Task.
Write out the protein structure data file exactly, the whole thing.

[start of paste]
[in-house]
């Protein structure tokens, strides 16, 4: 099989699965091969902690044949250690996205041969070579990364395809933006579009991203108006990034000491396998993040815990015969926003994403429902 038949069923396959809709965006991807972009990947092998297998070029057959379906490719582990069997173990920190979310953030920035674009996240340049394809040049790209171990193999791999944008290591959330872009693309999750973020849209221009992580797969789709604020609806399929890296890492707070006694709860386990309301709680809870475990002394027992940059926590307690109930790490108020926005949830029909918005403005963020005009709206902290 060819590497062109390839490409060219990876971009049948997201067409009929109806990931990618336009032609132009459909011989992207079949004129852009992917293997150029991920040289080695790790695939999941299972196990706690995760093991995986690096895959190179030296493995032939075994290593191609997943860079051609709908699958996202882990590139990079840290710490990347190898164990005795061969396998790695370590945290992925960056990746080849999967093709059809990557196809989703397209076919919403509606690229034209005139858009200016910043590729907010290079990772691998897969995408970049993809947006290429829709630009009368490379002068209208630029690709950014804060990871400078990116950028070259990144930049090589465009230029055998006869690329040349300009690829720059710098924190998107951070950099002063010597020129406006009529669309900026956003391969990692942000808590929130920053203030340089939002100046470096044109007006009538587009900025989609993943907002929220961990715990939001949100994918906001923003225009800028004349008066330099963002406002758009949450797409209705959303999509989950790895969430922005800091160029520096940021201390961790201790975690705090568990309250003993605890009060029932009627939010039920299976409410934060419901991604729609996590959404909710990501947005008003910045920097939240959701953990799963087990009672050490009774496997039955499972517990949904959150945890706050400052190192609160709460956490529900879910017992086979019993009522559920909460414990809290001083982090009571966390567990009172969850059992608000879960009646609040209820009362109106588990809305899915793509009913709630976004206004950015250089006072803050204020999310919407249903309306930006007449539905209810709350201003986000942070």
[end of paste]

[in-house]
């Protein structure tokens, strides 16, 4: 099989699965091969902690044949250690996205041969070579990364395809933006579009991203108006990034000491396998993040815990015969926003994403429902 038949069923396959809709965006991807972009990947092998297998070029057959379906490719582990069997173990920190979310953030920035674009996240340049394809040049790209171990193999791999944008290591959330872009693309999750973020849209221009992580797969789709604020609806399929890296890492707070006694709860386990309301709680809870475990002394027992940059926590307690109930790490108020926005949830029909918005403005963020005009709206902290 060819590497062109390839490409060219990876971009049948997201067409009929109806990931990618336009032609132009459909011989992207079949004129852009992917293997150029991920040289080695790790695939999941299972196990706690995760093991995986690096895959190179030296493995032939075994290593191609997943860079051609709908699958996202882990590139990079840290710490990347190898164990005795061969396998790695370590945290992925960056990746080849999967093709059809990557196809989703397209076919919403509606690229034209005139858009200016910043590729907010290079990772691998897969995408970049993809947006290429829709630009009368490379002068209208630029690709950014804060990871400078990116950028070259990144930049090589465009230029055998006869690329040349300009690829720059710098924190998107951070950099002063010597020129406006009529669309900026956003391969990692942000808590929130920053203030340089939002100046470096044109007006009538587009900025989609993943907002929220961990715990939001949100994918906001923003225009800028004349008066330099963002406002758009949450797409209705959303999509989950790895969430922005800091160029520096940021201390961790201790975690705090568990309250003993605890009060029932009627939010039920299976409410934060419901991604729609996590959404909710990501947005008003910045920097939240959701953990799963087990009672050490009774496997039955499972517990949904959150945890706050400052190192609160709460956490529900879910017992086979019993009522559920909460414990809290001083982090009571966390567990009172969850059992608000879960009646609040209820009362109106588990809305899915793509009913709630976004206004950015250089006072803050204020999310919407249903309306930006007449539905209810709350201003986000942070």